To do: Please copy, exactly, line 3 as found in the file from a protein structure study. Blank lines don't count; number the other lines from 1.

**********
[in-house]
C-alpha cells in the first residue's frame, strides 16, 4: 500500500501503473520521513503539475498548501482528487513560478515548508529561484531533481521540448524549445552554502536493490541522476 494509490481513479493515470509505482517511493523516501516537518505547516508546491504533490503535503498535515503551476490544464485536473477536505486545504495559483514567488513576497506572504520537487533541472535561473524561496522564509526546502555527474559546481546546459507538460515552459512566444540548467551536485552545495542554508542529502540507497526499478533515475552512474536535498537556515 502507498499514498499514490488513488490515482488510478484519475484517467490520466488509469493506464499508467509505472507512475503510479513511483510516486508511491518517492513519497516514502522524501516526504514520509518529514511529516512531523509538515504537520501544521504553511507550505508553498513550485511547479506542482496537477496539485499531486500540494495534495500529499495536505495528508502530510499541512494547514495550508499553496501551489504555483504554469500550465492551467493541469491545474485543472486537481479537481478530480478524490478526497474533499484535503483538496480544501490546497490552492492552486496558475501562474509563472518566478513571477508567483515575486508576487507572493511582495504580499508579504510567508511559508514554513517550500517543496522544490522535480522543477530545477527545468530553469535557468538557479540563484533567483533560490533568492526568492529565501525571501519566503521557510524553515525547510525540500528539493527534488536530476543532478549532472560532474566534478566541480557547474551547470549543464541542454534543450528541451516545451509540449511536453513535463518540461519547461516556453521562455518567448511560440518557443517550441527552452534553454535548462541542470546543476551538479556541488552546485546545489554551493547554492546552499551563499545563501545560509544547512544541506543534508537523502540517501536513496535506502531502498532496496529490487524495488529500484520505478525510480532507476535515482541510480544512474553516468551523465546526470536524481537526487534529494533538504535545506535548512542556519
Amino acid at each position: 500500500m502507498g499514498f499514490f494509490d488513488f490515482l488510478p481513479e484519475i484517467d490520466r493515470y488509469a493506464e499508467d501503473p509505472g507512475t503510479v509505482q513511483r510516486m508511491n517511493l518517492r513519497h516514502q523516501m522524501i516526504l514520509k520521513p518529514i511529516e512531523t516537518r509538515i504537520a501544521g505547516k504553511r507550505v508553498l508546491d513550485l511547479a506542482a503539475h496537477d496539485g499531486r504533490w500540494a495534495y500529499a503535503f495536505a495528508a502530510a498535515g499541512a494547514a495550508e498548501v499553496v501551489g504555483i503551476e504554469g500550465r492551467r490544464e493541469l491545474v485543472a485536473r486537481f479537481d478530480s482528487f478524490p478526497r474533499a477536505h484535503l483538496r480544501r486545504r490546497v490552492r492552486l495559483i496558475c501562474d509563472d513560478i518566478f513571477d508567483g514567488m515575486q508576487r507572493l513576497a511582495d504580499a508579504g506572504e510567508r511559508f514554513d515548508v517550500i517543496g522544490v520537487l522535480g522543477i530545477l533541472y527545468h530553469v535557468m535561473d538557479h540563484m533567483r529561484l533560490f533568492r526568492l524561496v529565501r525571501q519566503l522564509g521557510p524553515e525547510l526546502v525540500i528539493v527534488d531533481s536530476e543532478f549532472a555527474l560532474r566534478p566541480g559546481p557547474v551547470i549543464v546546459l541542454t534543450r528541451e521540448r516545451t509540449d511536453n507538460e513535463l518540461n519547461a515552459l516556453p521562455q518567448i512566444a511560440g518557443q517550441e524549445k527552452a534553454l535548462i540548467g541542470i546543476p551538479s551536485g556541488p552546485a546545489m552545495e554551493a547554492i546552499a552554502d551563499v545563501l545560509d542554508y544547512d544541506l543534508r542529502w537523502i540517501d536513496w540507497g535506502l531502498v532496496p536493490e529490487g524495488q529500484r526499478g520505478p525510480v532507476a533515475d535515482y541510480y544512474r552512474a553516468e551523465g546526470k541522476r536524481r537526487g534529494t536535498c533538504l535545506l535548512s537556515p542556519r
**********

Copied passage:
Amino acid at each position: 500500500m502507498g499514498f499514490f494509490d488513488f490515482l488510478p481513479e484519475i484517467d490520466r493515470y488509469a493506464e499508467d501503473p509505472g507512475t503510479v509505482q513511483r510516486m508511491n517511493l518517492r513519497h516514502q523516501m522524501i516526504l514520509k520521513p518529514i511529516e512531523t516537518r509538515i504537520a501544521g505547516k504553511r507550505v508553498l508546491d513550485l511547479a506542482a503539475h496537477d496539485g499531486r504533490w500540494a495534495y500529499a503535503f495536505a495528508a502530510a498535515g499541512a494547514a495550508e498548501v499553496v501551489g504555483i503551476e504554469g500550465r492551467r490544464e493541469l491545474v485543472a485536473r486537481f479537481d478530480s482528487f478524490p478526497r474533499a477536505h484535503l483538496r480544501r486545504r490546497v490552492r492552486l495559483i496558475c501562474d509563472d513560478i518566478f513571477d508567483g514567488m515575486q508576487r507572493l513576497a511582495d504580499a508579504g506572504e510567508r511559508f514554513d515548508v517550500i517543496g522544490v520537487l522535480g522543477i530545477l533541472y527545468h530553469v535557468m535561473d538557479h540563484m533567483r529561484l533560490f533568492r526568492l524561496v529565501r525571501q519566503l522564509g521557510p524553515e525547510l526546502v525540500i528539493v527534488d531533481s536530476e543532478f549532472a555527474l560532474r566534478p566541480g559546481p557547474v551547470i549543464v546546459l541542454t534543450r528541451e521540448r516545451t509540449d511536453n507538460e513535463l518540461n519547461a515552459l516556453p521562455q518567448i512566444a511560440g518557443q517550441e524549445k527552452a534553454l535548462i540548467g541542470i546543476p551538479s551536485g556541488p552546485a546545489m552545495e554551493a547554492i546552499a552554502d551563499v545563501l545560509d542554508y544547512d544541506l543534508r542529502w537523502i540517501d536513496w540507497g535506502l531502498v532496496p536493490e529490487g524495488q529500484r526499478g520505478p525510480v532507476a533515475d535515482y541510480y544512474r552512474a553516468e551523465g546526470k541522476r536524481r537526487g534529494t536535498c533538504l535545506l535548512s537556515p542556519r